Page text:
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Ruffians, Yakuza, Nationalists: The Violent Politics of Modern Japan, 1860-1960 (Paperback)
  • Ruffians, Yakuza, Nationalists: The Violent Politics of Modern Japan, 1860-1960 (Paperback)
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Ruffians, Yakuza, Nationalists: The Violent Politics of Modern Japan, 1860-1960 (Paperback)

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£19.99
Paperback 288 Pages / Published: 17/03/2015
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Violence and democracy may seem fundamentally incompatible, but the two have often been intimately and inextricably linked. In Ruffians, Yakuza, Nationalists, Eiko Maruko Siniawer argues that violence has been embedded in the practice of modern Japanese politics from the very inception of the country's experiment with democracy.

As soon as the parliament opened its doors in 1890, brawls, fistfights, vandalism, threats, and intimidation quickly became a fixture in Japanese politics, from campaigns and elections to legislative debates. Most of this physical force was wielded by what Siniawer calls "violence specialists": ruffians and yakuza. Their systemic and enduring political violence-in the streets, in the halls of parliament, during popular protests, and amid labor strife-ultimately compromised party politics in Japan and contributed to the rise of militarism in the 1930s.

For the post-World War II years, Siniawer illustrates how the Japanese developed a preference for money over violence as a political tool of choice. This change in tactics signaled a political shift, but not necessarily an evolution, as corruption and bribery were in some ways more insidious, exclusionary, and undemocratic than violence. Siniawer demonstrates that the practice of politics in Japan has been dangerous, chaotic, and far more violent than previously thought. Additionally, crime has been more political.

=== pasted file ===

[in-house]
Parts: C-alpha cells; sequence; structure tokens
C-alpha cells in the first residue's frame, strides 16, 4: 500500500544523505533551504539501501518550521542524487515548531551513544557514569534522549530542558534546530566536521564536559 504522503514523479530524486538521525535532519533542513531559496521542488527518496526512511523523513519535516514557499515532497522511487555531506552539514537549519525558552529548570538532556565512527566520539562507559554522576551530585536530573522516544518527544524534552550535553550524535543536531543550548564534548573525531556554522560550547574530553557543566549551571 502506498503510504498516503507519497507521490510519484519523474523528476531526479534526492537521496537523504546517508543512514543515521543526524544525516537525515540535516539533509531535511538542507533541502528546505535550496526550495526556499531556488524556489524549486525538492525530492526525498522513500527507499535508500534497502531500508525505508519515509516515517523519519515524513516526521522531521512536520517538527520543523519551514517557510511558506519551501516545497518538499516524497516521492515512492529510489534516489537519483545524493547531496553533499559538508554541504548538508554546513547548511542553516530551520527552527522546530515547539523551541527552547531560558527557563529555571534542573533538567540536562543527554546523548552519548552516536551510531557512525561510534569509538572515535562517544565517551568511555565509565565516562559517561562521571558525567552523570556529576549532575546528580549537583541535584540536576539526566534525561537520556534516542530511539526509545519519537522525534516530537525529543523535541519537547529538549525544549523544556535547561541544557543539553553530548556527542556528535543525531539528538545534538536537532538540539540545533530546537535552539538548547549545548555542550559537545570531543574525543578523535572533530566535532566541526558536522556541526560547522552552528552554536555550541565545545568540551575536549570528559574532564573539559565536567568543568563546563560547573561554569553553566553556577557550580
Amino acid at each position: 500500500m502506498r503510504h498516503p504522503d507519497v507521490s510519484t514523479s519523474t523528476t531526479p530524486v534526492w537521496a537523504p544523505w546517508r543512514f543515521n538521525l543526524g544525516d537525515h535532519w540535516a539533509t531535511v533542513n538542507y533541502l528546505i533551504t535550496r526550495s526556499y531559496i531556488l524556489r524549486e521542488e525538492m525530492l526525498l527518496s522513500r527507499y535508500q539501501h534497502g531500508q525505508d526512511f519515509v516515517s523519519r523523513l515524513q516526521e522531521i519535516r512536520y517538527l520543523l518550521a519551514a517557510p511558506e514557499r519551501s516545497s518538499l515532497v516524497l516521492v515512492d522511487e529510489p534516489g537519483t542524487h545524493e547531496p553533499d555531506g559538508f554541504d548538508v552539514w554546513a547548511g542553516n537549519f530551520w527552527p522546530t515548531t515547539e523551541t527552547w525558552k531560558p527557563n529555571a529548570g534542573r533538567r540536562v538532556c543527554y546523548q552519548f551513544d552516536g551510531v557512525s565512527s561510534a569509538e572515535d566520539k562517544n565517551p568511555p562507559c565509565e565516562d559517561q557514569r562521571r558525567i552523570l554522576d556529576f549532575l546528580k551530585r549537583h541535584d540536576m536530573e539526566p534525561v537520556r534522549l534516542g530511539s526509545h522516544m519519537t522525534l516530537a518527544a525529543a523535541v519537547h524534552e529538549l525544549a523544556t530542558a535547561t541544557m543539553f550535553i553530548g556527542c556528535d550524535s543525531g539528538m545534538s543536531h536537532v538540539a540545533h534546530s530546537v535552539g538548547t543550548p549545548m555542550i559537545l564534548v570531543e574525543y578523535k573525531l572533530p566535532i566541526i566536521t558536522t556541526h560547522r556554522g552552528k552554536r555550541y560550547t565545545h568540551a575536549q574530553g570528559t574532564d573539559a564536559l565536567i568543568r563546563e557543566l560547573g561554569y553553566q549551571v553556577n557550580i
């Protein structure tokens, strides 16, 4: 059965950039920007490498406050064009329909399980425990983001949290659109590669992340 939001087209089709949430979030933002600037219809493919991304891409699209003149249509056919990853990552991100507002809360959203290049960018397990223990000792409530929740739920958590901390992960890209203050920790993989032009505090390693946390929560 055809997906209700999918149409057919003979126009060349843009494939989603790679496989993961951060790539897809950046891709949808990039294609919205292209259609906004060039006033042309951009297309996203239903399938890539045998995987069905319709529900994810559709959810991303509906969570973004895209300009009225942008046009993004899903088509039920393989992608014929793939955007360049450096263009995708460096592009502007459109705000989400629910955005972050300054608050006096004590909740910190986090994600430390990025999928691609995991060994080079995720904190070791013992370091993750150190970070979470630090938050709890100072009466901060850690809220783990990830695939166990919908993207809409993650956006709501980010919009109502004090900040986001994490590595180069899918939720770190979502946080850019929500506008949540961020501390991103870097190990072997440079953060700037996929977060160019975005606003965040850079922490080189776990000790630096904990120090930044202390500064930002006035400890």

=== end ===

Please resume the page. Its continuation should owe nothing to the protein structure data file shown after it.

Throughout the book, Siniawer makes clear that certain yakuza groups were ideological in nature, contrary to the common understanding of organized crime as nonideological. Ruffians, Yakuza, Nationalists is essential reading for anyone wanting to comprehend the role of violence in the formation of modern nation-states and its place in both democratic and fascist movements.

Publisher: Cornell University Press
ISBN: 9780801456824
Number of pages: 288
Weight: 397 g
Dimensions: 235 x 156 x 17 mm


MEDIA REVIEWS

"Ruffians, Yakuza, Nationalists addresses a theme of great cross-regional and contemporary relevance: that democracy and violence, far from being incompatible, are intimately entangled. Eiko Maruko Siniawer advances the provocative thesis that the embrace of democracy does not displace violence from politics but merely transforms it. This is a book that deserves an audience well beyond Japanese history."

--Michael A. Reynolds, Princeton University

"Eiko Maruko Siniawer offers an alternative history of modern Japan written from the perspective of the micropolitics of violence. In this revealing book those who usually stay in the background come to the forefront. Political ruffians and other specialists in violence were indispensable for every political project, whether fascist or democratic. The degree of their historical involvement is striking."

--Vadim Volkov, The European University at St. Petersburg, author of Violent Entrepreneurs: The Use of Force in the Making of Russian Capitalism

"Eiko Maruko Siniawer's Ruffians, Yakuza, Nationalists abundantly demonstrates the political violence basic to the birth and development of modern Japanese democracy. In a carefully crafted study that manages at once to be sweeping, nuanced, and richly comparative, she surveys how political 'violence specialists' became as Japanese as cherry blossoms. In tracing the history of violent groups she not only demonstrates how they contributed to 'fascist violence' in prewar Japan, but also reveals how democratic ends emerged directly and indirectly from undemocratic actions before and after World War II. The insight is just one of many in this fascinating study of hooligans and fixers in modern Japanese politics."

--Michael Lewis, Michigan State University

"This lively history of modern institutionalized practices of political violence in Japan, demonstrates how in one guise or another 'violence specialists' have been integral to the conduct of politics. Historians and political scientists inclined to view Japan as a consensus driven society, will do well to consider Siniawer's contrarian view."

--Stephen Vlastos, University of Iowa, author of Mirror of Modernity: Invented Traditions of Modern Japan

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